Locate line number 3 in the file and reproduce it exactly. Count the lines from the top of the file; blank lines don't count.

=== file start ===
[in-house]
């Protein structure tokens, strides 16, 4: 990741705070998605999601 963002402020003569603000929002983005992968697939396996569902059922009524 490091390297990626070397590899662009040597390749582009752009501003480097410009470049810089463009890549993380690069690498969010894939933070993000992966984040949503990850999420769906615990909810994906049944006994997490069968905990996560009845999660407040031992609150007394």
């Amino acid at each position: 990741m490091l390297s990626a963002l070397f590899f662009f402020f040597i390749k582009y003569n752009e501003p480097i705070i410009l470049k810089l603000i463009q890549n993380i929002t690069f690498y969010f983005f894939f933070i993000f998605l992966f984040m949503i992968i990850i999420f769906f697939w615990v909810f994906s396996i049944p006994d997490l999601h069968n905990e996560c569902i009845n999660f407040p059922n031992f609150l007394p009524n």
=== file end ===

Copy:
């Amino acid at each position: 990741m490091l390297s990626a963002l070397f590899f662009f402020f040597i390749k582009y003569n752009e501003p480097i705070i410009l470049k810089l603000i463009q890549n993380i929002t690069f690498y969010f983005f894939f933070i993000f998605l992966f984040m949503i992968i990850i999420f769906f697939w615990v909810f994906s396996i049944p006994d997490l999601h069968n905990e996560c569902i009845n999660f407040p059922n031992f609150l007394p009524n």